Here Are the Truest, Meanest Jokes that Bombed at the White House Correspondents’ Dinner
Daily Show senior correspondent Hasan Minhaj took on the most thankless job in comedy Saturday night, appearing at the annual White House Correspondents’ Association awards dinner. It was especially thankless this year: Donald Trump, famously skewered by President Obama and Seth Meyers in 2011, decided to skip it, and Samantha Bee threw her own competing event the same night. Nevertheless, Minhaj persisted, and you can watch his complete remarks above.
The only way to successfully host an event like the WHCD—as Stephen Colbert and Larry Wilmore demonstrated in their respective outings—is to address the room’s unique concentration of power and obliviousness with the contempt it deserves. Minhaj, operating at a huge disadvantage without the president or the usual nerd-prom celebrities there to roast, didn’t afflict the comfortable as efficiently or hilariously as his fellow Daily Show veterans. But he did score a few shocked silences and appalled gasps, which in that room mean a lot more than laughs. So here are some of the jokes that bombed hardest, which is another way of saying they’re most likely to be true:
Watch the Cast of The Godfather Reunite Live at the Tribeca Film Festival
The cast and crew of The Godfather and The Godfather, Part II are reuniting at the Tribeca Film Festival on Saturday, and you can watch, live on Facebook. As Variety reports, the festival’s closing night panel is being livestreamed from Radio City Music Hall. Director Francis Ford Coppola, Al Pacino, Robert De Niro, James Caan, Diane Keaton, and Talia Shire will be discussing the films and pretending the series’ third installment never happened on the festival’s Facebook page.
Usually, film festival panels are reserved for people lucky enough to be going to film festivals, but now everyone can prepare their own “more of a comment than a question” for their favorite filmmakers and post it on Facebook comments. Will you be the first person to ask Pacino and De Niro about Heat? Why not?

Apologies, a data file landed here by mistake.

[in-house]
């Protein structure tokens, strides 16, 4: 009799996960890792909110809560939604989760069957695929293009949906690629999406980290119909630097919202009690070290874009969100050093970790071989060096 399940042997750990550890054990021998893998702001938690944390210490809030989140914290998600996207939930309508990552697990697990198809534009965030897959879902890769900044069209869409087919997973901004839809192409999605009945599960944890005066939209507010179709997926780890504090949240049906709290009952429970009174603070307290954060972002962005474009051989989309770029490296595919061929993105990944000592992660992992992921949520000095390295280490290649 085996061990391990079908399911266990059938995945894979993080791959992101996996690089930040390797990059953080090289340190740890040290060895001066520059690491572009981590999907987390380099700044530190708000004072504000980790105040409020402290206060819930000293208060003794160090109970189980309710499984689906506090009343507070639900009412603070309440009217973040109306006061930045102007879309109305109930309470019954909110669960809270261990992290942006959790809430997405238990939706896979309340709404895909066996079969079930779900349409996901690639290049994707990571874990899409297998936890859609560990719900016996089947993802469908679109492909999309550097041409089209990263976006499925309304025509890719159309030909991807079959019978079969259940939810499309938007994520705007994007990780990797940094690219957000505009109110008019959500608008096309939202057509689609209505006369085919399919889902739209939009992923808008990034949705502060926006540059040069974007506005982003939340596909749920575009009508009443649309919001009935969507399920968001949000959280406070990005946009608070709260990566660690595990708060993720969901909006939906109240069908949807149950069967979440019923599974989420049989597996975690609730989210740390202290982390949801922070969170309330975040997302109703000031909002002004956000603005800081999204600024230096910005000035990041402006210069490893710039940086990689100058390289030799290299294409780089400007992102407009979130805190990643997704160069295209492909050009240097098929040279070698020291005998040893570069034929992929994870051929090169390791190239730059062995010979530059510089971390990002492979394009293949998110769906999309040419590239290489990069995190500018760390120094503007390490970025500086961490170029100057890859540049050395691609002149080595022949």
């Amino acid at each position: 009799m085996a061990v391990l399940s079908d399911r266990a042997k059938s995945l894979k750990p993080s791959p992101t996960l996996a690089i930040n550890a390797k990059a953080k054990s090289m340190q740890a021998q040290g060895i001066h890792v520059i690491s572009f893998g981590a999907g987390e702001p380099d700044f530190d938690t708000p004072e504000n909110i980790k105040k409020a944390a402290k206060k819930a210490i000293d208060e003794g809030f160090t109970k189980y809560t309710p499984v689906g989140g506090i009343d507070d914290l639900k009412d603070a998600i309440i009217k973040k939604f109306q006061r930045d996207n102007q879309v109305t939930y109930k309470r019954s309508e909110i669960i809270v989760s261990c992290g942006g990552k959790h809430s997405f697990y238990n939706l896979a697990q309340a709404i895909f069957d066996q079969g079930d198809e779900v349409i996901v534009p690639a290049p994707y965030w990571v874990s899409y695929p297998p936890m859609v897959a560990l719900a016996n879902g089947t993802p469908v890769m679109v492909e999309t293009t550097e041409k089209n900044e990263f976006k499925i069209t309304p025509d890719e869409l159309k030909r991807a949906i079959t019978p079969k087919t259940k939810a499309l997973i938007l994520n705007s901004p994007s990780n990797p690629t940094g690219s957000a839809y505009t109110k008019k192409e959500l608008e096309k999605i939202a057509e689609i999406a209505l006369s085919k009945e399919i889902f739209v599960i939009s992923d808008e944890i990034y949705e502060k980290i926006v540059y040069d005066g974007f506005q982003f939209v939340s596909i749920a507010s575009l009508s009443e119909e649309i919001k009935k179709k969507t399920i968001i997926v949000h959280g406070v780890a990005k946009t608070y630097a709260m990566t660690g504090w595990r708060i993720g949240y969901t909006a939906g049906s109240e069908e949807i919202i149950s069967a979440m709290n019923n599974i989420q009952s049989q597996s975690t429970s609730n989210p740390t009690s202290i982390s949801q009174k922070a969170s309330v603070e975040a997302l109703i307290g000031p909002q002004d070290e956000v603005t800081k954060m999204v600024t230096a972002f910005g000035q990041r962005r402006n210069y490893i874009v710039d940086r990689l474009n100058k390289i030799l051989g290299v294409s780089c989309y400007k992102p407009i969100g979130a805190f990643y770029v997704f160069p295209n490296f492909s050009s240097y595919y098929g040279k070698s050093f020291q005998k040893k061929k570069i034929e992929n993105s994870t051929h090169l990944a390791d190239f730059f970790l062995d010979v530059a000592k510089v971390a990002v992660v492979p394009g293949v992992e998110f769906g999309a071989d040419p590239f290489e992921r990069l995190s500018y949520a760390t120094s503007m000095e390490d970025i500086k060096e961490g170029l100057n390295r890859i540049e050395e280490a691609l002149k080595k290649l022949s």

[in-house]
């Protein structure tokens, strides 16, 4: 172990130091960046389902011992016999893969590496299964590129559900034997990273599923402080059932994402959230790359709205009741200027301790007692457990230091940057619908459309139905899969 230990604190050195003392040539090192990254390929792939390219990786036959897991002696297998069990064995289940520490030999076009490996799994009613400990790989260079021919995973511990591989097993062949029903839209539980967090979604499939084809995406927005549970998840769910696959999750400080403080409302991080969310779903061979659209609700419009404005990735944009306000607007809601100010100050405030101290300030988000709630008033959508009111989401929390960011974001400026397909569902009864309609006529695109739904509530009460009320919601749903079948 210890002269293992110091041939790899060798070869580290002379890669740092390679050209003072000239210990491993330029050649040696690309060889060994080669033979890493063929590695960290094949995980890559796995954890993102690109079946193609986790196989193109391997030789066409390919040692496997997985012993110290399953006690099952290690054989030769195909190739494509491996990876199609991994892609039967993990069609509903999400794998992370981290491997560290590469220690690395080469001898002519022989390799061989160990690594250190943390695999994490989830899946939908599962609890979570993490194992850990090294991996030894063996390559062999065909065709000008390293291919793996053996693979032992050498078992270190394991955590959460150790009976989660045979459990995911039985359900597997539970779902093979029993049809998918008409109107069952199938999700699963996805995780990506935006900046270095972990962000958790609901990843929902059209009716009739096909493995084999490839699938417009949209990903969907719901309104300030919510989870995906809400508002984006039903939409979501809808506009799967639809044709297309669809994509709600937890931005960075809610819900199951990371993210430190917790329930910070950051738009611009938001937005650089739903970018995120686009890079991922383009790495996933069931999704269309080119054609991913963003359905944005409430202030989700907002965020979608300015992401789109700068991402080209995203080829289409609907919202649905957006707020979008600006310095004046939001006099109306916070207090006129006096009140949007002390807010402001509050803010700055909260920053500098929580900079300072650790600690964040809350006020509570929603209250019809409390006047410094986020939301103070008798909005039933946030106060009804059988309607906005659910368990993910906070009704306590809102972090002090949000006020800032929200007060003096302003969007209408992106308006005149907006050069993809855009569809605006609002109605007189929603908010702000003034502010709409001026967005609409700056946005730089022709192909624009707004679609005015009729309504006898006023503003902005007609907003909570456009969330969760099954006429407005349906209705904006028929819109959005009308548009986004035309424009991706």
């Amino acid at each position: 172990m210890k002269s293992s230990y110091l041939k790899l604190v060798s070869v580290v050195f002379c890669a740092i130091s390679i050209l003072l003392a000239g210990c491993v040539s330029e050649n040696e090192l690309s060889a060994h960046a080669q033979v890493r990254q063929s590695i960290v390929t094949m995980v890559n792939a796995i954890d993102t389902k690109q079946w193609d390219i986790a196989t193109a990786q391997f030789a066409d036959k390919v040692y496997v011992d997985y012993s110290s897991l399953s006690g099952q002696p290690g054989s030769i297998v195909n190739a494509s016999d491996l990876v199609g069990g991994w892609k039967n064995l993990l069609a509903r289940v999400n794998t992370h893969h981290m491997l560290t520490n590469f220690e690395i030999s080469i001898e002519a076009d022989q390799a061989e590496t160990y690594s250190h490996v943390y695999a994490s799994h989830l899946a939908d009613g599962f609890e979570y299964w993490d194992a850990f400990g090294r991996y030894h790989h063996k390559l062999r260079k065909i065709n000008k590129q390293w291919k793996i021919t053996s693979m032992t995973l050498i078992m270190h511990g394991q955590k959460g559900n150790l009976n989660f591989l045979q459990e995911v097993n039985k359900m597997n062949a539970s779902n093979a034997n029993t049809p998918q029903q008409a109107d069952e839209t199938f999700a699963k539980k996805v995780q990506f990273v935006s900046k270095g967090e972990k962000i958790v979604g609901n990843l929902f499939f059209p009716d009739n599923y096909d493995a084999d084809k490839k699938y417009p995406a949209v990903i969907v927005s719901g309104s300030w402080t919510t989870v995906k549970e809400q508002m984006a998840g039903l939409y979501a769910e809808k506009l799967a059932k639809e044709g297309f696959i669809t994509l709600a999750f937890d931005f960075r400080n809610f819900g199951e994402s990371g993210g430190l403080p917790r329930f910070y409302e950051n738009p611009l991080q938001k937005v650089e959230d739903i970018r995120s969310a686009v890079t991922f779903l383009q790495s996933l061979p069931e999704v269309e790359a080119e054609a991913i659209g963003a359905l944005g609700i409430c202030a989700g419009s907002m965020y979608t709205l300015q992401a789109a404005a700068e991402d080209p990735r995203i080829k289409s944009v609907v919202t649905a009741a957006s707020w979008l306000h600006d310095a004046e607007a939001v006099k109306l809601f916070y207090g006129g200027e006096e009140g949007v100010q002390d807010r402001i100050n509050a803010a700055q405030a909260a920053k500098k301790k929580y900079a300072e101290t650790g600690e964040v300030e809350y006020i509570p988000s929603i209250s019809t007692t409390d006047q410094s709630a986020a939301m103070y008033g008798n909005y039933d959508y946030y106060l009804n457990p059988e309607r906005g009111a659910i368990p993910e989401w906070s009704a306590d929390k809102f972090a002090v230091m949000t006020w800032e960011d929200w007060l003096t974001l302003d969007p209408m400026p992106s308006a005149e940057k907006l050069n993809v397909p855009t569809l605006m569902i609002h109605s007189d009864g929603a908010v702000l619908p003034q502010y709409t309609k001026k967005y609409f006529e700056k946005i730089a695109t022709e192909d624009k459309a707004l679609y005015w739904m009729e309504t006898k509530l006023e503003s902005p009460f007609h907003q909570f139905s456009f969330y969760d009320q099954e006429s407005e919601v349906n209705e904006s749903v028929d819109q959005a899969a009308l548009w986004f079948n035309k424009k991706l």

At the end of the panel, the cast will reportedly have a long conversation about Marlon Brando’s imminent arrival, but he won’t appear on stage. The panel is scheduled to begin at 8:10 Eastern, and you can watch it below:
Kendrick Lamar’s New No. 1 Proves He’s Not Just Our Greatest Rapper. He’s One of Our Biggest Pop Stars.
It’s not like Kendrick Lamar made it easy on himself—he didn’t rely on the usual performance-enhancing tricks of a dance craze or a viral gimmick to propel “Humble” to the top of Billboard’s Hot 100. Instead, he made a tight, sub-three-minute single—a rapper’s exercise in efficient bars-delivery, with a thumping 808 beat and an infectious piano hook. That hook comes courtesy of Michael “Mike Will Made-It” Williams, making “Humble” the second No. 1 for the Atlanta producer, after Rae Sremmurd’s 2016 smash “Black Beatles.” But unlike that Mannequin Challenge–fueled chart-topper, no social fad is behind “Humble’s” ascension. The song’s chorus does have a repetitive, meme-worthy mantra, “Bitch, be humble/ Sit down,” and at one point Kendrick even taunts, cryptically, “My left stroke just went viral,” all but daring the interwebs to meme-ify him. But no one’s lining up (yet) to generate Twitter yuks à la the ones inspired by Migos’ “Raindrops—drop top” or even the respective “Challenges” currently keeping Future’s “Mask Off” and Lil Uzi Vert’s “XO Tour Llif3” in the Top 10.
So why is this song No. 1?
Ellen DeGeneres, Oprah Winfrey, and Laura Dern Reflect on that Famous Coming Out Episode, 20 Years Later
Ellen DeGeneres opened her talk show on Thursday by announcing, “I’m Ellen and I’m gay,” echoing the moment two decades ago when she came out as a lesbian on her sitcom Ellen in an episode called “The Puppy Episode” (so named because executives wanted Ellen’s character to get a puppy instead of a girlfriend). Thursday’s episode was dedicated to the 20th anniversary of that episode, including a reunion with Ellen cast members and two special guests from “The Puppy Episode”: Oprah Winfrey, who played Ellen’s therapist and then hosted her on The Oprah Winfrey Show as a followup, and Laura Dern, who played her potential love interest.
The entire reunion show was an important reminder of how radical DeGeneres’ coming out really was at the time. Winfrey and Dern both recalled the backlash over their participation, with The Oprah Winfrey Showreceiving racist phone calls and Dern having difficulty finding work. DeGeneres explained that in the aftermath of the announcement, not only was her show cancelled just a year later, but she was the butt of late night jokes, had passersby scream at her, and was on the receiving end of death threats and even a bomb scare on set.
With her usual good humor, however, DeGeneres ended the segment on a positive note. “I always encourage people, because it really did teach me that no matter what the cost is at the time […] as long as you stay true to who you are, you will be rewarded in ways that you can’t even imagine.”